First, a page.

You’ve got your domain, it’s being hosted, and you’ve got WordPress locked and loaded. Now it’s time to build your site.

The thing that is going to make your website stand out from the rest is the theme – think of it as decorating your home. There are hundreds of thousands of themes available for free or to buy from any number of sites, but before you dive in and part with cash, you need to think about what you’re looking to do. To help explain this, I’ll demonstrate using three themes that I use on my own sites.

The first site I set up was www.scottishweddinghq.co.uk. I knew what I wanted from the theme – it needed to be a magazine style with a simple structure that would allow me to create a huge resource for people getting married in Scotland. I wanted a nice image slider to showcase new content, and advertising space that wasn’t too ‘in your face’. It took me about two weeks of looking until I found the one I wanted.

The second site was www.weddingfavourshq.co.uk. I wanted to set up an affiliate site selling products from a range of suppliers and was looking for a theme that allowed me to manage a lot of products in a quick and simple way. I’m a bit of a whizz with Excel so wanted to be able to download data from suppliers in spreadsheet format and upload it directly into the site. I also wanted the ability to showcase pictures on the home page and utilise the menu feature in WordPress. The theme I use does all of that for me. Some of the others did bits but maybe let me down on the import function.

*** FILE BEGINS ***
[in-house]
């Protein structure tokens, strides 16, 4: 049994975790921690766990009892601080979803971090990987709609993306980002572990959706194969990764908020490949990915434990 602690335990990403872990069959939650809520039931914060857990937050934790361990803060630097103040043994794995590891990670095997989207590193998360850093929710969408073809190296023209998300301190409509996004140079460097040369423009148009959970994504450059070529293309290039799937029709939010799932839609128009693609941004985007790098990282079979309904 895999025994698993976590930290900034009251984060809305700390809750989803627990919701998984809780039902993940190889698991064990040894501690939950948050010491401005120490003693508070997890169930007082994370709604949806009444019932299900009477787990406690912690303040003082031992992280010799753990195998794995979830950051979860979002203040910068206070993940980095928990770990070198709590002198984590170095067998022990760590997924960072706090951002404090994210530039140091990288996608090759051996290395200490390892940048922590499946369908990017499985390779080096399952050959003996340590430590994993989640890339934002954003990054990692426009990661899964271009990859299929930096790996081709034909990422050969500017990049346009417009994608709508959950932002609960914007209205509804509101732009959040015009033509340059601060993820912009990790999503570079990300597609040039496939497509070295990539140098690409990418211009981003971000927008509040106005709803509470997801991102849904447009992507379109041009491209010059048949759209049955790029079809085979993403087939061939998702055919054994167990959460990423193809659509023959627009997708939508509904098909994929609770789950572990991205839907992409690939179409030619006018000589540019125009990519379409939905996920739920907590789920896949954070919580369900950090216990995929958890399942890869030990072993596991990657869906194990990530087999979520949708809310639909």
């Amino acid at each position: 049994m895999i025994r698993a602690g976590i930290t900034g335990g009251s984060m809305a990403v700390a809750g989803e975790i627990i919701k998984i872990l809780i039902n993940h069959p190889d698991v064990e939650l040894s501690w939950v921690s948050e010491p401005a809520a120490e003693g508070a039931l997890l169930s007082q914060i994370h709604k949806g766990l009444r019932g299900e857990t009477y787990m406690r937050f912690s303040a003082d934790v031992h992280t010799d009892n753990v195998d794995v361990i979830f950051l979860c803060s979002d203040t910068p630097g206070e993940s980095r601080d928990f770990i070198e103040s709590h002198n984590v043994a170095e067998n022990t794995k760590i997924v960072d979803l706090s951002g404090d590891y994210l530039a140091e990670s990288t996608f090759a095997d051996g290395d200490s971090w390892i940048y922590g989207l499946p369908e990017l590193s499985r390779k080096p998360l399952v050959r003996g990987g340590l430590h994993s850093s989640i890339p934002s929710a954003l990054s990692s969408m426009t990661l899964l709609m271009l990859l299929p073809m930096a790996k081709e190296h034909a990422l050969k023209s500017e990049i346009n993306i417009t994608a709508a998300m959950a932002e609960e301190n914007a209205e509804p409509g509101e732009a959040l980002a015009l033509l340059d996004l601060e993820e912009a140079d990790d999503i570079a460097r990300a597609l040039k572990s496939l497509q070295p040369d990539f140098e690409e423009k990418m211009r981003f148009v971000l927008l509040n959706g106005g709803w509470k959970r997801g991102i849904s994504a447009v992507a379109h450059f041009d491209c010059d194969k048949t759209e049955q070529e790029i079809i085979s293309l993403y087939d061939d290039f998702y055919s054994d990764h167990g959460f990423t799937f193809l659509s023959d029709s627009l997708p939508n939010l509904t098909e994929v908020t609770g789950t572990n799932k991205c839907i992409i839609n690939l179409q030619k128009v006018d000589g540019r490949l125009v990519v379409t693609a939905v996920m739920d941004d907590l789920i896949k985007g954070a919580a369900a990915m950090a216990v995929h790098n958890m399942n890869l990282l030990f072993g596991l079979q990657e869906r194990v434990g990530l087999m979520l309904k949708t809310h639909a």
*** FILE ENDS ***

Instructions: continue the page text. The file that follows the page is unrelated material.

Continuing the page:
The last example is this website, BloggersBlock. I’m a bit of a sucker for dark classy themes. While the two sites I mentioned above would simply not have worked with a dark theme, a personal blog is all about me and really, I can do whatever I want! The things I looked for in my personal blog theme were the social add-ins, such as an RSS feed, Twitter and Flikr, as well as the ability to promote resources. This theme is nice and simple, and perfect for writing articles and getting content out there.

So, before you buy a theme, have a good hard think about what you want from it. Are you going to be stocking your own products to sell? An inventory system would be a great help then. Aiming your site at a particular demographic, such as women or children? Do a little research and see what styles and colours appeal to those groups and then search for themes around what you find. If you’re looking to promote your own services as a photographer or musician, a portfolio-type theme will probably be the way to go.

Installing your theme is very easy. There are a couple of ways to do it but the way I find easiest is through WordPress. Under the Appearance section, go to Themes and then select Add New. Find the .zip file you downloaded and WordPress will upload the file to your server. All you need to do then is activate it.

The great thing about the theme system is that you can change the style of your website simply by applying a new theme. All of your posts, pages and images are store on the WordPress back end, so when you change your theme, the content is simply applied to the new layout.

The final point I’ll make on themes is that while they may look amazing, there is a chance that in the early days you’ll either run into trouble or you’ll break it. Each theme creator will offer some sort of support, either ongoing or for a specific period of time. Before you part with your hard earned cash, visit the creator’s website and see what kind of support is on offer. A fair few will have a forum, while others will offer 1-to-1 assistance. Once you’ve made a few sites and got used to the things that are consistent across all themes, you may find the level of support becomes less of an issue, but for your first site, make it a priority.

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